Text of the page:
Sermon Archives

Sunday, January 8, 2017
Feast of the Baptism of Our Lord (Year A)
The Reverend Areeta Bridgemohan, Curate
Muddy Waters

Most merciful God, send your Spirit upon us that we may see reality as it is. Give us the courage to persevere in creating a world that reflects your image. Amen.

In my prayer space at home I have an icon of the baptism of Jesus. The water is blue and clear. The dove is part of a ray of sun beaming down on Jesus. The scribes and Pharisees that John had just scolded are nowhere to be seen. In fact, there is no crowd. On the riverbank to Jesus’ right there are five attendants waiting to help him get dried and on the riverbank to his left stands John the Baptist. The backdrop to the scene is set in gold.

This is a beautiful image to contemplate in my morning meditation.

But as I began to study and reflect on this passage, the scene took on a rather different shape.

Mark’s gospel was the first of the gospels to be written, and scholars generally agree that Matthew and Luke adapted Mark’s gospel; included other sources and editing it to respond to the issues facing their communities. In Mark’s gospel, the heavens are torn apart and after the Spirit descended like a dove it immediately drove him out into the wilderness. An aggressive and tumultuous force breaks into Jesus’ world, a force almost beyond his control.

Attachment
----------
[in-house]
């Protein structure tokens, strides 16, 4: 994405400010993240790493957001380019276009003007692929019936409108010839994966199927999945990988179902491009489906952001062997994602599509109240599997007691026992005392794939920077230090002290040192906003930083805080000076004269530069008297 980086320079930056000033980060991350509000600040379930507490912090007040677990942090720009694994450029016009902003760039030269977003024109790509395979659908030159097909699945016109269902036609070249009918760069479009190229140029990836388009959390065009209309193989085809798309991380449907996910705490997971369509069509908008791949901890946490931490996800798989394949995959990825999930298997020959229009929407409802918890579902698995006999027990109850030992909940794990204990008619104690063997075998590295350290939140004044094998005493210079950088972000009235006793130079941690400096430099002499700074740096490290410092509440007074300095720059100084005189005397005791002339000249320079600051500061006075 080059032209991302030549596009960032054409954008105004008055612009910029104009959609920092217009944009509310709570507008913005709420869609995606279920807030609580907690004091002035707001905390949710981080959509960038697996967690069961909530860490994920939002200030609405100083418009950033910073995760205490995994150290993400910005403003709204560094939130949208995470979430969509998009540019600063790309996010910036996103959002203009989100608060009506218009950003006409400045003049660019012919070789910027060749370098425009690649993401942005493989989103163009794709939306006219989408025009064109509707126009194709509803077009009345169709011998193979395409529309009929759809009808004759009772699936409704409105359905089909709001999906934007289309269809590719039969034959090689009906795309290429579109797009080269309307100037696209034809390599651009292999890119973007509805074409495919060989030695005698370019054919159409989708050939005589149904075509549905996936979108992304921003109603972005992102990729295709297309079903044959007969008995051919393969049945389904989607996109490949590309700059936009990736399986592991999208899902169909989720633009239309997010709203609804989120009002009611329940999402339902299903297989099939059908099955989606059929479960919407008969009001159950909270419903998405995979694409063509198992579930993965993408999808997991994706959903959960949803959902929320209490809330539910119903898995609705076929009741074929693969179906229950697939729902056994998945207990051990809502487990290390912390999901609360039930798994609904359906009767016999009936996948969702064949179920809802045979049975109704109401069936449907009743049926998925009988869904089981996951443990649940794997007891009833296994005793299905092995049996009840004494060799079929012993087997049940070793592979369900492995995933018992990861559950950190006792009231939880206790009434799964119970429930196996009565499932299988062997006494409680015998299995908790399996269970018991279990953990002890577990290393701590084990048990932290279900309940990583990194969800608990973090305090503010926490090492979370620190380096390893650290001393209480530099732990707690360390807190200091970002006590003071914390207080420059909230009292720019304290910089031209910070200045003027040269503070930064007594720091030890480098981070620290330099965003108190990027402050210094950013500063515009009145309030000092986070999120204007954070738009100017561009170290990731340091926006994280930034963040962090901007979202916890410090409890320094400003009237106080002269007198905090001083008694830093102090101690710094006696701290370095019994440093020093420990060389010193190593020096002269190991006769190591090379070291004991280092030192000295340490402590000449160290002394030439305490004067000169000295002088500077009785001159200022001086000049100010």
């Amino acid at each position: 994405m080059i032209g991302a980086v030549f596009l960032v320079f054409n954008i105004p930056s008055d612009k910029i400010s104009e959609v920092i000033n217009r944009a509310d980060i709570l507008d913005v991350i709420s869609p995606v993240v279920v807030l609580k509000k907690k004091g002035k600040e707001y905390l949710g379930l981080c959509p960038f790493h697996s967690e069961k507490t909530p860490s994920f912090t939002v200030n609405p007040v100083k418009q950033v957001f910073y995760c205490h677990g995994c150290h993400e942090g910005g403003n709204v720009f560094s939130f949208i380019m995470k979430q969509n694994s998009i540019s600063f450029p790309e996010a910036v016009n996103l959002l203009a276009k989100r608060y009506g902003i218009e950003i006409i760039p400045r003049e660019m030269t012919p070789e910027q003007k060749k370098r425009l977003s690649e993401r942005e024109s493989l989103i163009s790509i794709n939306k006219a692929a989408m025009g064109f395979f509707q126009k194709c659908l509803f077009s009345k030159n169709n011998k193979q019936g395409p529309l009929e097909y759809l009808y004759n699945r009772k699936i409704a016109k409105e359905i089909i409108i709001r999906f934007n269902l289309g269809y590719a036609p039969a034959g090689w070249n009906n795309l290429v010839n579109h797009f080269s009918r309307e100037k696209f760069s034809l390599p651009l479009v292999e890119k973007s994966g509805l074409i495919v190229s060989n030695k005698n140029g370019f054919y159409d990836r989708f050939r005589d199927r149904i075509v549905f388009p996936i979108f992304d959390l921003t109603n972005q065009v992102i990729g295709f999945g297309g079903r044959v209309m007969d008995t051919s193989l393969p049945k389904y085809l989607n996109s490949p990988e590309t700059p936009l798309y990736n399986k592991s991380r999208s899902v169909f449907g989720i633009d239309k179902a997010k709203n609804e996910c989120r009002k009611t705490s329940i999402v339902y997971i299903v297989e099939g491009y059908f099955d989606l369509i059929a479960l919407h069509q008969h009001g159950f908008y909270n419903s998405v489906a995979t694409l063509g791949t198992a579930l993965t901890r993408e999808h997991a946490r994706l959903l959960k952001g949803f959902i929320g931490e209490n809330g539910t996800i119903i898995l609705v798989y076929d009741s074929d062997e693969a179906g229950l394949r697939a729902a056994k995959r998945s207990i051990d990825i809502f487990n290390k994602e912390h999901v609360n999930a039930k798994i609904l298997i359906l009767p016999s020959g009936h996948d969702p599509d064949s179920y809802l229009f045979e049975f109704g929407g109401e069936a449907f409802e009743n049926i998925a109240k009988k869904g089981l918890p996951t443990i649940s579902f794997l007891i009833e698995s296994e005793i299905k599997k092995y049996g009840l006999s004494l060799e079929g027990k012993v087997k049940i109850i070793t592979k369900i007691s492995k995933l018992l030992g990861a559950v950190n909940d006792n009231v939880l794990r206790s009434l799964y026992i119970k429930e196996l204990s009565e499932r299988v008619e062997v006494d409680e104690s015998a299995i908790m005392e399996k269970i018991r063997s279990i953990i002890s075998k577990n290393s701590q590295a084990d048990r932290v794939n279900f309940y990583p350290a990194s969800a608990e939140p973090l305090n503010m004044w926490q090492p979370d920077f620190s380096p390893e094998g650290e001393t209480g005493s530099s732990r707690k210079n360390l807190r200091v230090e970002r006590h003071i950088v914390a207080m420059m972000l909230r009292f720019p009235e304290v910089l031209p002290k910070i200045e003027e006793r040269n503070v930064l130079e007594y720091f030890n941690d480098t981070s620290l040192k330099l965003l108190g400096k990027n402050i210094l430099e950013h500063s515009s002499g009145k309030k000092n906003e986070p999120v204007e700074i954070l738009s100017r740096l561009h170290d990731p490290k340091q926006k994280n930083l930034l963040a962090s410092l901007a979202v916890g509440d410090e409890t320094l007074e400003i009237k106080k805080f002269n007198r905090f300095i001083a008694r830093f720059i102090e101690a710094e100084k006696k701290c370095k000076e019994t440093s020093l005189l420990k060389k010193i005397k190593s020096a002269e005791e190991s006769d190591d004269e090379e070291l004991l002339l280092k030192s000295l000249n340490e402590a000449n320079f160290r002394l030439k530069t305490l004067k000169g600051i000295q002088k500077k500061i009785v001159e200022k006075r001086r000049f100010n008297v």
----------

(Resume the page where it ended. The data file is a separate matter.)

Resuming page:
In contrast, Matthew describes the heavens opening up and the Spirit of God descending like a dove, gently landing on Jesus. Matthew softens the scene to dignify it, perhaps to evoke imagery of a royal crowning.  

Apparently doves are one of the most common bird species, found almost everywhere on Earth. They are part of a family of birds, which includes pigeons, known as columbidae. They have adapted to most habitats – inhabiting savannas, grasslands, deserts, temperate woodlands and forests, mangrove forests and even the barren sands and gravels of atolls.[1]  This explains why even in a text written in the Middle East, almost 2,000 years ago, the authors describe the Spirit using a bird that remains recognizable to us today.

The word dove is from a Germanic word that refers to the bird’s diving flight. Anna Carter Florence, a preaching scholar, talks about this text with her 11-year old son. She describes the part about Spirit of God descending like a dove, making graceful wing motions with her hands. Her son interrupted her and said “Wait a minute, Mom, that’s not how doves fly. Doves swoop. They’re fast. When they want to catch something, they don’t flutter down lightly. They zoom like a hawk: bam!” [2]

Traveling to the Holy Land and actually visiting the sites of great importance to our faith has also altered the way I imagine these scenes.